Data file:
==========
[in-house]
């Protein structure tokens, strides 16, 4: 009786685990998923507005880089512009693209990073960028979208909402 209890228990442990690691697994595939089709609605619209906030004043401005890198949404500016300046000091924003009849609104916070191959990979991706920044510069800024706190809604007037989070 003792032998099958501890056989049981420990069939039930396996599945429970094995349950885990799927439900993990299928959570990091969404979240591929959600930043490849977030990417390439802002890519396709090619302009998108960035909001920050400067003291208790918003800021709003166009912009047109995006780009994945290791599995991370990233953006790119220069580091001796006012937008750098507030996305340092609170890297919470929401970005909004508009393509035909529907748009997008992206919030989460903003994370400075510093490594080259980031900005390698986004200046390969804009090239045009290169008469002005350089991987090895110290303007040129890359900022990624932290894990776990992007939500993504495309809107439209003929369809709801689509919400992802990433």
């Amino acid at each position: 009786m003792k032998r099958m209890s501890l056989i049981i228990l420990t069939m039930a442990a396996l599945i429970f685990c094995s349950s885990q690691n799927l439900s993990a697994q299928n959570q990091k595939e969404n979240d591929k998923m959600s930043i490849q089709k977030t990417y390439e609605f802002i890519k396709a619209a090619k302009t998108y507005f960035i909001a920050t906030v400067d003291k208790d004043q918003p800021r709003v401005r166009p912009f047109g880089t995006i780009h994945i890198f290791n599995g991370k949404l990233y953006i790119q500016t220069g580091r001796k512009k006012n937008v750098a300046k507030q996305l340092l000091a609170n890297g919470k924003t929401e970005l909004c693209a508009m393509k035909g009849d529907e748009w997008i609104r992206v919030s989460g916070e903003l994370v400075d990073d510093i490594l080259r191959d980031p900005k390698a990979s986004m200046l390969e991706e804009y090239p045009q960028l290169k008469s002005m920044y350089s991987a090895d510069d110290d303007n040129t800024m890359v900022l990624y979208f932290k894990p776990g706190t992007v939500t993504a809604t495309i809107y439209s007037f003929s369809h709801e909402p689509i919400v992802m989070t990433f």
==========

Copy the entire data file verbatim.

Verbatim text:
[in-house]
């Protein structure tokens, strides 16, 4: 009786685990998923507005880089512009693209990073960028979208909402 209890228990442990690691697994595939089709609605619209906030004043401005890198949404500016300046000091924003009849609104916070191959990979991706920044510069800024706190809604007037989070 003792032998099958501890056989049981420990069939039930396996599945429970094995349950885990799927439900993990299928959570990091969404979240591929959600930043490849977030990417390439802002890519396709090619302009998108960035909001920050400067003291208790918003800021709003166009912009047109995006780009994945290791599995991370990233953006790119220069580091001796006012937008750098507030996305340092609170890297919470929401970005909004508009393509035909529907748009997008992206919030989460903003994370400075510093490594080259980031900005390698986004200046390969804009090239045009290169008469002005350089991987090895110290303007040129890359900022990624932290894990776990992007939500993504495309809107439209003929369809709801689509919400992802990433």
């Amino acid at each position: 009786m003792k032998r099958m209890s501890l056989i049981i228990l420990t069939m039930a442990a396996l599945i429970f685990c094995s349950s885990q690691n799927l439900s993990a697994q299928n959570q990091k595939e969404n979240d591929k998923m959600s930043i490849q089709k977030t990417y390439e609605f802002i890519k396709a619209a090619k302009t998108y507005f960035i909001a920050t906030v400067d003291k208790d004043q918003p800021r709003v401005r166009p912009f047109g880089t995006i780009h994945i890198f290791n599995g991370k949404l990233y953006i790119q500016t220069g580091r001796k512009k006012n937008v750098a300046k507030q996305l340092l000091a609170n890297g919470k924003t929401e970005l909004c693209a508009m393509k035909g009849d529907e748009w997008i609104r992206v919030s989460g916070e903003l994370v400075d990073d510093i490594l080259r191959d980031p900005k390698a990979s986004m200046l390969e991706e804009y090239p045009q960028l290169k008469s002005m920044y350089s991987a090895d510069d110290d303007n040129t800024m890359v900022l990624y979208f932290k894990p776990g706190t992007v939500t993504a809604t495309i809107y439209s007037f003929s369809h709801e909402p689509i919400v992802m989070t990433f």